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The UK tobacco group wants to acquire assets sold following a possible merger of U.S. peers Reynolds and Lorillard. Imperial may win a path to scale in America. But the positive market reaction is too sanguine about balance-sheet strain and the acquisition of low-growth assets.

Why investors were taken in by Gowex

The scandal-hit Spanish wifi provider raised many red flags. Why were they all ignored? Because more people benefit when companies flourish, and Spain needs success stories. Gotham City, Gowex’s nemesis, did everyone a service, but its work shouldn’t have been necessary.

Review: Putting a face on China's vague ambition

Many books about China strive for a sweeping overview. Evan Osnos’ “Age of Ambition” adopts a refreshingly human perspective. Despite some inevitable gaps, his close-up portraits of people in the People’s Republic are as revealing as a torrent of statistical superlatives.

Spending hike is best part of low-key India budget

The maiden budget from Narendra Modi’s new government failed to live up to the reform hype. But a promise to do away with retrospective changes in the tax code is welcome. And while boosting spending on roads, ports and cities is a gamble, this could revive the investment cycle.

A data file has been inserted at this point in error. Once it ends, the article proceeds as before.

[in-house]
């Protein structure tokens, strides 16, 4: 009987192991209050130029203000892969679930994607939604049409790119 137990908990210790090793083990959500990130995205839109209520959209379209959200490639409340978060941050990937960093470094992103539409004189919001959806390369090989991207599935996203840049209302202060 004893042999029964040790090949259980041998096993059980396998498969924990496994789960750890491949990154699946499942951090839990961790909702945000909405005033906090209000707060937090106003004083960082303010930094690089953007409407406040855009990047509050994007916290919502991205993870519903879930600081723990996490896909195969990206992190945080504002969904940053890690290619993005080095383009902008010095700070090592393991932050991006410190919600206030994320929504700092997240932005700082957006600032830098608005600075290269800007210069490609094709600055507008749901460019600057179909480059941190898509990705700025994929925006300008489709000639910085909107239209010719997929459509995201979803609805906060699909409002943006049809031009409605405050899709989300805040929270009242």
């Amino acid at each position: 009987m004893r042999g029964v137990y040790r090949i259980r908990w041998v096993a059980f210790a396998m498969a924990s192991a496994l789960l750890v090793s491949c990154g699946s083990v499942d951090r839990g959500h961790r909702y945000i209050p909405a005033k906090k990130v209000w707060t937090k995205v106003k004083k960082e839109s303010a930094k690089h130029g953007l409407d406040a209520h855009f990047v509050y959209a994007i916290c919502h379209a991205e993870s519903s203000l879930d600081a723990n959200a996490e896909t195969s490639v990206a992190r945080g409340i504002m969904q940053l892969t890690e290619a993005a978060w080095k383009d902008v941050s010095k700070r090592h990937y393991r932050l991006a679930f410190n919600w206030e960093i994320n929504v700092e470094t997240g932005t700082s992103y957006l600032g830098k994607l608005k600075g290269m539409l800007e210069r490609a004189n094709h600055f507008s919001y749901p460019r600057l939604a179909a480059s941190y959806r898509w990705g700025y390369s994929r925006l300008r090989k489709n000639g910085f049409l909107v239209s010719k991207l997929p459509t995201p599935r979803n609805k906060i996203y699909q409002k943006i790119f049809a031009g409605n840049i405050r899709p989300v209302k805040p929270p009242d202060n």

Capital crisis making Italy SpA stronger

Italian capitalism is undergoing Darwinian selection. Companies can no longer rely on the state, age-old shareholder pacts or even Mediobanca for capital. Firms are being forced to adapt to the rules of global finance to avoid extinction. The next generation looks fit to prosper.

Portugal in race against time to sort out BES

Despite a recent successful rights issue, the Iberian lender is exposed to its troubled major shareholder and has a large exposure to dodgy Angolan loans. Its owners face a difficult refinancing this year. Authorities should demand full transparency and a quick restructuring.

"Seller beware" when profiting from market calm

Volatility, gauged by indicators like VIX, is ultra-low. While it could be the calm before a storm, investors including Pimco have been selling insurance against price swings. It’s one way to make money amidst shrinking yields, but it’s also a risky bet against the unexpected.